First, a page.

Catahoula Sweet Dough Pie
(from Who's Your Mama, Are You Catholic, and Can You Make a Roux? by Marcelle Bienvenu)
Sweet Dough (makes four 9-inch pies)
3/4 cup shortening
1 cup sugar
1/2 cup milk
1 teaspoon vanilla
4 cups all-purpose flour
4 teaspoons baking powder
Cream shortening and sugar. In a small bowl mix together milk, eggs, and vanilla. Add to the shortening and sugar, blend together. Combine flour and baking powder. In a large mixing bowl, alternate blending the liquid mixture with the dry ingredients. The dough should come away from the sides of the bowl. Divide dough into four equal parts and roll out on a floured board. Place dough in four 9-inch pans, crimp edges, add filling. Bake at 350 degrees for 30 minutes or until golden brown. Or roll the dough into smaller circles, add filling, fold over and bake.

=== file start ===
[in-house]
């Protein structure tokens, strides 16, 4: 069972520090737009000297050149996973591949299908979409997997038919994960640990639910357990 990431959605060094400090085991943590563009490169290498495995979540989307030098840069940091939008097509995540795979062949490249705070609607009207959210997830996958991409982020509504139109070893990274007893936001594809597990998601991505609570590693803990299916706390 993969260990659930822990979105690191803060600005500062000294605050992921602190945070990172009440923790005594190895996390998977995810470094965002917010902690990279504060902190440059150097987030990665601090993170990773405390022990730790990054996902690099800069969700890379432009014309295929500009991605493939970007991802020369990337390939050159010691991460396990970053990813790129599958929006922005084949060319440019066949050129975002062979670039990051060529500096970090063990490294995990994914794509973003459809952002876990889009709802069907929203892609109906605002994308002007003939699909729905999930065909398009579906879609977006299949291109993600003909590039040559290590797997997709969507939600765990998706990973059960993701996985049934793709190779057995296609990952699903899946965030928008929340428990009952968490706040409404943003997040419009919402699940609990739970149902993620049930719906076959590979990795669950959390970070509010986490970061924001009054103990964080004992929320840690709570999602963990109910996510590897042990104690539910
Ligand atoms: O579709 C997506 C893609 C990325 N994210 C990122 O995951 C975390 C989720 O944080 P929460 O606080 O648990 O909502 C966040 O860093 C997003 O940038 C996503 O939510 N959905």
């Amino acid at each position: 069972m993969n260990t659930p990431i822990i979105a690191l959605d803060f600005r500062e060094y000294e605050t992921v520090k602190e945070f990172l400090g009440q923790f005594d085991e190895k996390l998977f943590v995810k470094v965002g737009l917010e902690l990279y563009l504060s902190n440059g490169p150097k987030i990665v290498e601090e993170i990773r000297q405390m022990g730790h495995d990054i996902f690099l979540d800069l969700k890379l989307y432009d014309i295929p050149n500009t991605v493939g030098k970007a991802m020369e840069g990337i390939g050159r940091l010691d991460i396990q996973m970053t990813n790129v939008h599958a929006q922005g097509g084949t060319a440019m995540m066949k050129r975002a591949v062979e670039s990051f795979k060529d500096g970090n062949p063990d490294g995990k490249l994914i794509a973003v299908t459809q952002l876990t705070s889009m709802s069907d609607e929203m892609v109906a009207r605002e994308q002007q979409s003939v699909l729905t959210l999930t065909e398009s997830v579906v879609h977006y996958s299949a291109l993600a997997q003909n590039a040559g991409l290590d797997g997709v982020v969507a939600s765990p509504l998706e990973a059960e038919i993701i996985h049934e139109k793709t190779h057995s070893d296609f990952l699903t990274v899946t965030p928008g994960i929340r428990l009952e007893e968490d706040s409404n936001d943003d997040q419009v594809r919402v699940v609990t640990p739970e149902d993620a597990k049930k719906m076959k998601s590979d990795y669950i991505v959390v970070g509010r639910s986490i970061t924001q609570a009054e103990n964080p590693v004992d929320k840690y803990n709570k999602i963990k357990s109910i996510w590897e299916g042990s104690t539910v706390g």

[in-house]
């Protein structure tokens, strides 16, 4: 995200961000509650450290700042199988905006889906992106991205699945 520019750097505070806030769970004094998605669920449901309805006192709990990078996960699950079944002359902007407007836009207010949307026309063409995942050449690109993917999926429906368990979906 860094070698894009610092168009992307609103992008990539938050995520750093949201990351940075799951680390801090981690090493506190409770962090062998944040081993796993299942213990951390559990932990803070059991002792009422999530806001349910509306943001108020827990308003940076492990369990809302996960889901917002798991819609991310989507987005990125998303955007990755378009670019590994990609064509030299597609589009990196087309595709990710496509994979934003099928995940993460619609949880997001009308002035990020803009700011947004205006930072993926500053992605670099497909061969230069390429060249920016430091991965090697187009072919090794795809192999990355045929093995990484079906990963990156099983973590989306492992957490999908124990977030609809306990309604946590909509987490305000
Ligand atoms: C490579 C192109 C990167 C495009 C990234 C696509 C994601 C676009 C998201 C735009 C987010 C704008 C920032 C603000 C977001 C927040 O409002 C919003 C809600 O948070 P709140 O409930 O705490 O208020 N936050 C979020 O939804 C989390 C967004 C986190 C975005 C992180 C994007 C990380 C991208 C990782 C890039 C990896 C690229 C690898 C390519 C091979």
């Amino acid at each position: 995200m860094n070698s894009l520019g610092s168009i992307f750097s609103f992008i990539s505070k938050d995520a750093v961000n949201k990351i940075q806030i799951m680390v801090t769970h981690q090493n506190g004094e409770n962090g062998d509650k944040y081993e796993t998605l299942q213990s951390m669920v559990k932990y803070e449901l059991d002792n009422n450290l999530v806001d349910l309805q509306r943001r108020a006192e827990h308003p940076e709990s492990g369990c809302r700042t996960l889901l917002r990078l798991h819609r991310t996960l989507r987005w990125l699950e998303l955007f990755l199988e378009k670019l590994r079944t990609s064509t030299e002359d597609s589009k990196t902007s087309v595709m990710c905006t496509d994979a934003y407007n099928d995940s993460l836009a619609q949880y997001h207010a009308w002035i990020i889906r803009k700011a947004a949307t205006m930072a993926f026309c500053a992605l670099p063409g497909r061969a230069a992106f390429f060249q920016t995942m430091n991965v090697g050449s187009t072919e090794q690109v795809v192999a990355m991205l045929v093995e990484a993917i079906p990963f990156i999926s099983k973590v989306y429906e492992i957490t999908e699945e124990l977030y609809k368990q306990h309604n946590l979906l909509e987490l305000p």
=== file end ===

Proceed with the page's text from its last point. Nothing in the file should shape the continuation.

Wash berries and drain well. For every quart of berries use one and a half to two cups sugar and one quarter cup water. Mix sugar and water in a large pot and bring to a boil, add berries and allow to cook until the mixture is thick. Stir to prevent sticking.
1 12-ounce can of evaporated milk
12 ounces of water in which 1/2 cup of cornstarch has been dissolved
1 cup sugar (or more if you like sweet filling)
1 teaspoon vanilla
Combine all ingredients in a saucepan. Slowly bring to a gentle boil and stir until custard thickens. Cool and spoon onto sweet dough crusts. To make coconut filling, add one cup of shredded coconut to the custard when it is cooling.
Crawfish and Eggplant Pie
Cornmeal Crust (makes two open-face tarts)